OPINION: British Prime Minister David Cameron is copping a mountain of flak for his refusal to implement the major recommendations of the Leveson inquiry into the phone hacking and skulduggery practised by many members of the British media.
Justice Leveson wants a new statutory body to oversee a new independent press regulator which would supposedly be an independent check against the unethical and in many cases illegal activities undertaken by British hacks and sanctioned by their bosses.
A group called "Hacked Off" which represents many of the "victims" of phone hacking and journalistic malfeasance claims Mr Cameron's refusal to implement the recommendations is a massive moral and political failure and has launched a petition to push for a cross party consensus to implement Lord Leveson's ideas.
Here in New Zealand there were calls this week for more rules regarding election coverage when Massey University marketing expert Associate Professor Claire Robinson claimed her analysis of newspaper coverage of the election campaign showed a pro National Party bias.
The stories both concern a desire to somehow control the way the fourth estate might operate in a Westminster style democracy.
I'll deal with Claire Robinson's bias claims first. It was hardly cutting edge stuff - she simply counted and measured the column centimetres Phil Goff and John Key received in the four weeks of the election campaign and whether or not the respective leaders were smiling.
Seems there were more photos of Mr Key and he was smiling more often. Add to that the fact that National won the election and, bingo, you have an inherent bias among the mainstream media so obvious that Mr Goff has considered complaining to the Press Council.
If he does I don't imagine he'll get that far. The narrow focus of the Robinson study and her somewhat simplistic notions of what constitutes unbiased coverage make her research virtually worthless.
Media coverage doesn't necessarily equate to positive electoral outcomes. John Key himself noted much of the latter coverage in the campaign involved pictures of him smiling at John Banks, blissfully unaware that a radio microphone on the table between them was recording every golden word.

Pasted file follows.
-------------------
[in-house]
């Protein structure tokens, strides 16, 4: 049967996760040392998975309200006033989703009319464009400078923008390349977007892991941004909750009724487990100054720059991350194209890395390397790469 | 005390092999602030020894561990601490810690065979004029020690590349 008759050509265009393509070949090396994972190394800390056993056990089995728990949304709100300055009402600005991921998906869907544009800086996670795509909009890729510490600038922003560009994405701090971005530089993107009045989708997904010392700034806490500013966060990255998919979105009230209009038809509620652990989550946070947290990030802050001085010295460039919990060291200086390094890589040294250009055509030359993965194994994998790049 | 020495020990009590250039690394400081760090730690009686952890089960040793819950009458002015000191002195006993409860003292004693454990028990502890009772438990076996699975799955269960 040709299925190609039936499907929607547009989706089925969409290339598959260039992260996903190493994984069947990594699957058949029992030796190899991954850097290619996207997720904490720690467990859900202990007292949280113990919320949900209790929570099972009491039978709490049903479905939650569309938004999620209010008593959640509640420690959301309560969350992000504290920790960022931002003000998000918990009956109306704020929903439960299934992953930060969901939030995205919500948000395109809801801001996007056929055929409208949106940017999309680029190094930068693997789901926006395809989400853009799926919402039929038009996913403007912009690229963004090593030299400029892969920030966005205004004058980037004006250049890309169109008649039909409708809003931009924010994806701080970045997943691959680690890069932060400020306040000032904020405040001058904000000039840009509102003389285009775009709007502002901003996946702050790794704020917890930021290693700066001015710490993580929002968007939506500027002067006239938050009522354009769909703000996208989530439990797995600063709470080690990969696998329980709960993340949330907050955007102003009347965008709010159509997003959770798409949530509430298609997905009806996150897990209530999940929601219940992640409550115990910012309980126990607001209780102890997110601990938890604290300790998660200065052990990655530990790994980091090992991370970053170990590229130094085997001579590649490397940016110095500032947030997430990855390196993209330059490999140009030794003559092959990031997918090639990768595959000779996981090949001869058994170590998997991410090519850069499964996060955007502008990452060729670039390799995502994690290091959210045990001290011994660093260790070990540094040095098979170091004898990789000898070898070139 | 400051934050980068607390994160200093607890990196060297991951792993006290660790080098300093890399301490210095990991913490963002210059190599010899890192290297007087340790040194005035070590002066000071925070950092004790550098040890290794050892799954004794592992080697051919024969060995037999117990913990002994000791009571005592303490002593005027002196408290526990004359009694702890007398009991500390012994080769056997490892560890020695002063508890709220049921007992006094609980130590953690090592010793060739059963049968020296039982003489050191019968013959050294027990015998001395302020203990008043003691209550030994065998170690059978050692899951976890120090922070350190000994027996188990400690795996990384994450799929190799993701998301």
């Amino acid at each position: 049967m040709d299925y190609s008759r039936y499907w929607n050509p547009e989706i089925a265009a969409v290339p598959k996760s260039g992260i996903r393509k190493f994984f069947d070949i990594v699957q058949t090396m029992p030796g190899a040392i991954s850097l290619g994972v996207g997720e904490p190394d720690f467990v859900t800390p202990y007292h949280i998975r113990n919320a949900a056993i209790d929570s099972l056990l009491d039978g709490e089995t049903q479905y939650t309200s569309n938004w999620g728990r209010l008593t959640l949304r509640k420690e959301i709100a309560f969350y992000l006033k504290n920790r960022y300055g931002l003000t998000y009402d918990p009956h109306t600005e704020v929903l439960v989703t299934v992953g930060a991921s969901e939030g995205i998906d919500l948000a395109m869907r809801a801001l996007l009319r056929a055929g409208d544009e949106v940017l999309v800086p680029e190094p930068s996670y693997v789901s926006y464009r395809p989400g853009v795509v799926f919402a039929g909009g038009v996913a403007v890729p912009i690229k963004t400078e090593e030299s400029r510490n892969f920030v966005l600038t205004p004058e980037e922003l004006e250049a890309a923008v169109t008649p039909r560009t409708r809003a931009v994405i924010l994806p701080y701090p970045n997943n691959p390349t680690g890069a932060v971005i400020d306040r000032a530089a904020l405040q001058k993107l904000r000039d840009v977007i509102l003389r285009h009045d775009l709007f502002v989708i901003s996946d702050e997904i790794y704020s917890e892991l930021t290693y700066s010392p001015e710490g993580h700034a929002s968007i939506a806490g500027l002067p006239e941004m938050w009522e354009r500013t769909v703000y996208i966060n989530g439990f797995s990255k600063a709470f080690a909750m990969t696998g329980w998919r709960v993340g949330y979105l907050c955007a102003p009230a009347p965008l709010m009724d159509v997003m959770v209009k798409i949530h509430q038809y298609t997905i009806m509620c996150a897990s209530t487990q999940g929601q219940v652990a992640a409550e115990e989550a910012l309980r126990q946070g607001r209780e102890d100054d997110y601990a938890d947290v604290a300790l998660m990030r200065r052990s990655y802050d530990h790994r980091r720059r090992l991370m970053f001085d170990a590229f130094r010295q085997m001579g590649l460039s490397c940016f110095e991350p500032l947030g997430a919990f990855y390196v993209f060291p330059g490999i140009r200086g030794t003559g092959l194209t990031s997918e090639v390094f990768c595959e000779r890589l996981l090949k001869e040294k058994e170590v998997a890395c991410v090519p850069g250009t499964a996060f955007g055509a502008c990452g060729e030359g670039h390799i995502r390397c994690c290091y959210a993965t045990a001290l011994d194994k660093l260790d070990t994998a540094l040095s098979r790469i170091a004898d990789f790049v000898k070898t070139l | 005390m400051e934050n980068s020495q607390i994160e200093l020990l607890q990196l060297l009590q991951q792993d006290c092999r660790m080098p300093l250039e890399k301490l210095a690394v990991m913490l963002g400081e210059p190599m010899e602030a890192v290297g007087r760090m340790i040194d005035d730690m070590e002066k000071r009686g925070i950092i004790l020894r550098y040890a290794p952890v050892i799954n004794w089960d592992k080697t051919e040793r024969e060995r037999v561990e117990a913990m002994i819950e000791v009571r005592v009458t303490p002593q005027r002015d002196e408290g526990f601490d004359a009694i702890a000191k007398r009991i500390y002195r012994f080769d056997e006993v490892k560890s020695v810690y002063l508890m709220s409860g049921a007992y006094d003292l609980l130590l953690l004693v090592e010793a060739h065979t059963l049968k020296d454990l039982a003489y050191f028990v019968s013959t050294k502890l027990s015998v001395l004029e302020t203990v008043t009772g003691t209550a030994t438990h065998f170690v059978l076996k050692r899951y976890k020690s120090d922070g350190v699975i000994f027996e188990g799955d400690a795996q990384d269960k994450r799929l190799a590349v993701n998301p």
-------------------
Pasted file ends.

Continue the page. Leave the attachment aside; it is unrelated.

This isn't to say there is no bias in New Zealand media. There most certainly is at an individual and institutional level. Most often, it is unconscious or unwitting, incredibly hard to positively identify and virtually impossible to eradicate.
To attempt to do so by writing a new set of rules and regulations would be a waste of time. It would hamstring the majority of genuine journalists doing their best to inform their readers/viewers/listeners of the opinions and activities of our politicians.
Impartiality has always, and ever will be, an aspirational goal for the media but kidding ourselves that some code of conduct can ever actually achieve it is a vain hope.
Events in Britain, where media bias is generally accepted, are far more concerning. The issues there are not about how the fourth estate presents the news but how it gathers it. In the case of Rupert Murdoch's empire it would seem the catch cry was "by any means necessary".
I'm happy to say that in my 25 plus years in New Zealand media it is not the prevalent attitude here. I don't know any Kiwi colleague who has bribed, hacked or blackmailed to get a story. The teapot tapes suggest some of us aren't above a bit of covert surveillance but it is most certainly the exception rather than the rule.
The Leveson inquiry showed us that attitudes were different among a large sector of British media but despite the fact that I find that abhorrent, I think Mr Cameron is doing the right thing.
After all, it was the media as a whole which exposed this story in the first place; British law clearly has plenty of devices to bring the perpetrators of these foul deeds to justice as the plethora of criminal and civil cases under way shows. A new statutory body to monitor British media won't mean better news coverage, just less.
Good journalism often requires determination to persevere in the belief that the story you are seeking to uncover is of real and genuine interest to the public, even when your colleagues, bosses and those in power say you are wrong. Brave journalism needs to be given the freedom to thrive rather than frightened into submission by any code or law that mistakenly tries to control it.
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